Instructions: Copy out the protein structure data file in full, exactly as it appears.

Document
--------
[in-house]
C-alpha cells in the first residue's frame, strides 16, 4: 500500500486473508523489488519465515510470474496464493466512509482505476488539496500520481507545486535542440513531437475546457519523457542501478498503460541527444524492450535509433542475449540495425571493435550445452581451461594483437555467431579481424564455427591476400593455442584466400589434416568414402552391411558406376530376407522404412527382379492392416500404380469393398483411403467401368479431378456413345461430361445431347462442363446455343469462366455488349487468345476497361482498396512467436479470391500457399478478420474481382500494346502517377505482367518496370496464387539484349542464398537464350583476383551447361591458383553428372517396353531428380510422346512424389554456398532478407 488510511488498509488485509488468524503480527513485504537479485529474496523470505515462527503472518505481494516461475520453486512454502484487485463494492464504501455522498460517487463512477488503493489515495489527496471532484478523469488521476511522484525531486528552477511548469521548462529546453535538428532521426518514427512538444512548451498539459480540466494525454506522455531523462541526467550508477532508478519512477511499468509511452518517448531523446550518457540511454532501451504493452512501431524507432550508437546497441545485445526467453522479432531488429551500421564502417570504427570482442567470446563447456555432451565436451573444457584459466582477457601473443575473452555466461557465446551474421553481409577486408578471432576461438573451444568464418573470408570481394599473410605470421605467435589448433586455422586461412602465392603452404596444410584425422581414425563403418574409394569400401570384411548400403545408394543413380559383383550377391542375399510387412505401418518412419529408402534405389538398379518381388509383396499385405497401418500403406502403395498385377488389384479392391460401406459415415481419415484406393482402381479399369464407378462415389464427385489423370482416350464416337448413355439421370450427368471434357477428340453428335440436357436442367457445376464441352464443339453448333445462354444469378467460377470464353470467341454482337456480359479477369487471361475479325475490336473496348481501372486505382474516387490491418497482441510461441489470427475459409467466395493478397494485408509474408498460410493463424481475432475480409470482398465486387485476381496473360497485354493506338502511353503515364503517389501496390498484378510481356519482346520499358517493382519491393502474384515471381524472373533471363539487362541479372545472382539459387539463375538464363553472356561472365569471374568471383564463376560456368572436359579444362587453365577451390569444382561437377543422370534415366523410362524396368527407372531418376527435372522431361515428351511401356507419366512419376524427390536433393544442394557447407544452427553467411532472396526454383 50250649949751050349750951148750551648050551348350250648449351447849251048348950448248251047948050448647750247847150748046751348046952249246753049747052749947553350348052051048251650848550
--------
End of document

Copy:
[in-house]
C-alpha cells in the first residue's frame, strides 16, 4: 500500500486473508523489488519465515510470474496464493466512509482505476488539496500520481507545486535542440513531437475546457519523457542501478498503460541527444524492450535509433542475449540495425571493435550445452581451461594483437555467431579481424564455427591476400593455442584466400589434416568414402552391411558406376530376407522404412527382379492392416500404380469393398483411403467401368479431378456413345461430361445431347462442363446455343469462366455488349487468345476497361482498396512467436479470391500457399478478420474481382500494346502517377505482367518496370496464387539484349542464398537464350583476383551447361591458383553428372517396353531428380510422346512424389554456398532478407 488510511488498509488485509488468524503480527513485504537479485529474496523470505515462527503472518505481494516461475520453486512454502484487485463494492464504501455522498460517487463512477488503493489515495489527496471532484478523469488521476511522484525531486528552477511548469521548462529546453535538428532521426518514427512538444512548451498539459480540466494525454506522455531523462541526467550508477532508478519512477511499468509511452518517448531523446550518457540511454532501451504493452512501431524507432550508437546497441545485445526467453522479432531488429551500421564502417570504427570482442567470446563447456555432451565436451573444457584459466582477457601473443575473452555466461557465446551474421553481409577486408578471432576461438573451444568464418573470408570481394599473410605470421605467435589448433586455422586461412602465392603452404596444410584425422581414425563403418574409394569400401570384411548400403545408394543413380559383383550377391542375399510387412505401418518412419529408402534405389538398379518381388509383396499385405497401418500403406502403395498385377488389384479392391460401406459415415481419415484406393482402381479399369464407378462415389464427385489423370482416350464416337448413355439421370450427368471434357477428340453428335440436357436442367457445376464441352464443339453448333445462354444469378467460377470464353470467341454482337456480359479477369487471361475479325475490336473496348481501372486505382474516387490491418497482441510461441489470427475459409467466395493478397494485408509474408498460410493463424481475432475480409470482398465486387485476381496473360497485354493506338502511353503515364503517389501496390498484378510481356519482346520499358517493382519491393502474384515471381524472373533471363539487362541479372545472382539459387539463375538464363553472356561472365569471374568471383564463376560456368572436359579444362587453365577451390569444382561437377543422370534415366523410362524396368527407372531418376527435372522431361515428351511401356507419366512419376524427390536433393544442394557447407544452427553467411532472396526454383 50250649949751050349750951148750551648050551348350250648449351447849251048348950448248251047948050448647750247847150748046751348046952249246753049747052749947553350348052051048251650848550